mcatalao wrote: ↑
03 Apr 2023
Oh and if you get the GAS (Gear Acquisition Syndrome) stay away from DACs for awhile.
Anything on the ANalogue side of things will benefit you way more than a DAC, imho. As a matter of fact, DACs and Clock generators should be the last thing to buy in a studio, if ever! Like you kick a rock by accident and there's 1 million usd under it and you don't know how to spend it, you could get a dac and a clock generator, after beer and chicks of course. And a fridge for the beer. :)
Oh dear, I guess the drawbacks of Windows will start showing.
That said, I'd be cool with ASIO4ALL - I don't care if the devices' own ASIO drivers have 1 ms better latency.

I'm the last person to hoard gear. I only buy what I need, and always what's worth its price.

When it comes to measurements and sound, that Topping E30 II DAC beat Scarlett. I also have the L30 II headphone preamp - now that was a major reason to go for Topping's boxes. It's crystal clear and noise free - that with professional IEM's (Audio Technica ATH-E70 ~ tripple driver, balanced armature - so not what "pro" engineers try to call crappy). Most interfaces are noisy as heck. Scarlett drives them okay, but not noise free. And I certainly noticed unpleasant things during sound design when I tested it to see if there really isn't a difference. Sadly, there is, so it was a wise choice to be patient, research, until I found the Topping gear.

Luckily, Scarlett is rather focused on recording, so it was worth it, until I get a dedicated preamp and ADC.

Hopefully, I can bypass the Scarlett's driver, otherwise I'd have to select it for each recording session. Not a big effort, but still uncomfortable to do.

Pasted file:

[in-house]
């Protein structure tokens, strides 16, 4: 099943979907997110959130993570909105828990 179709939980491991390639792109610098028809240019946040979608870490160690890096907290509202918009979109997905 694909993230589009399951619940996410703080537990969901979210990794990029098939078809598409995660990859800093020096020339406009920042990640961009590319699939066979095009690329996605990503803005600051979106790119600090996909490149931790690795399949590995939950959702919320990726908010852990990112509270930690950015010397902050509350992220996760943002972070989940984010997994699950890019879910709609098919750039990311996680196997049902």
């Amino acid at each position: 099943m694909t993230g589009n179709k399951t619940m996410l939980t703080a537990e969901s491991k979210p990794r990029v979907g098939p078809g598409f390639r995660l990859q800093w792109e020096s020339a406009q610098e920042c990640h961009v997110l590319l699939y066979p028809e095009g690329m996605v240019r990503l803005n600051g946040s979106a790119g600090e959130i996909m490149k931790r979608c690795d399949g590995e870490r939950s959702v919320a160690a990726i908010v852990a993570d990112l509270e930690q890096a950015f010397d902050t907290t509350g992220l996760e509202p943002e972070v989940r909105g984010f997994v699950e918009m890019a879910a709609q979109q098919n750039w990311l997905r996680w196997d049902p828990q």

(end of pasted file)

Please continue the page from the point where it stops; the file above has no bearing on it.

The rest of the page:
Thank you for the informations!

You can compare these devices' performance on audiosciencereview.com it's how I found them.

Also, the Scarlett Solo matches my Rode NT1 microphone, so that was a reason, too to get that for now. Although the dynamic range could be a bit better, but for vocals, it's not all that necessary.

PhillipOrdonez
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Post 03 Apr 2023

RobC wrote: ↑
03 Apr 2023
PhillipOrdonez wrote: ↑
03 Apr 2023
What is the topping decide for? How do you intend to use it?

Normally, when you have an expandable interface, to get extra inputs, you use optical connections. Quick look at the topping device, I'm not even sure what's the purpose of that on a studio setting πŸ€·β€β™‚οΈ please school me on why and how is that useful.
It's a dedicated DAC. Its quality covers the needs even for the best case human hearing.

The Scarlett's purpose is being a mic preamp, and ADC for me. Its built-in DAC and HP amp is much lesser quality than my Topping devices.
I still have no idea why or how it is useful and worth going through the hassle πŸ˜‚

RobC
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Post 03 Apr 2023

PhillipOrdonez wrote: ↑
03 Apr 2023
RobC wrote: ↑
03 Apr 2023


It's a dedicated DAC. Its quality covers the needs even for the best case human hearing.

The Scarlett's purpose is being a mic preamp, and ADC for me. Its built-in DAC and HP amp is much lesser quality than my Topping devices.
I still have no idea why or how it is useful and worth going through the hassle πŸ˜‚
I spent 300 EUR instead of 3000 EUR for state of the art sound.

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QVprod
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Post 03 Apr 2023

Best bet. Buy a monitor controller and plug both into it as sources. You don't need the topping while recording or the Focusrite while mixing or just using midi (provided it has low latency). Switch the audio interface depending on what you're doing.

The only other reliable method is to go the traditional route and buy an interface that has both the desired A/D and D/A quality as for the price of doing what I mentioned above you probably could've just got a better interface.

RobC
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Post 04 Apr 2023

QVprod wrote: ↑
03 Apr 2023
Best bet. Buy a monitor controller and plug both into it as sources. You don't need the topping while recording or the Focusrite while mixing or just using midi (provided it has low latency). Switch the audio interface depending on what you're doing.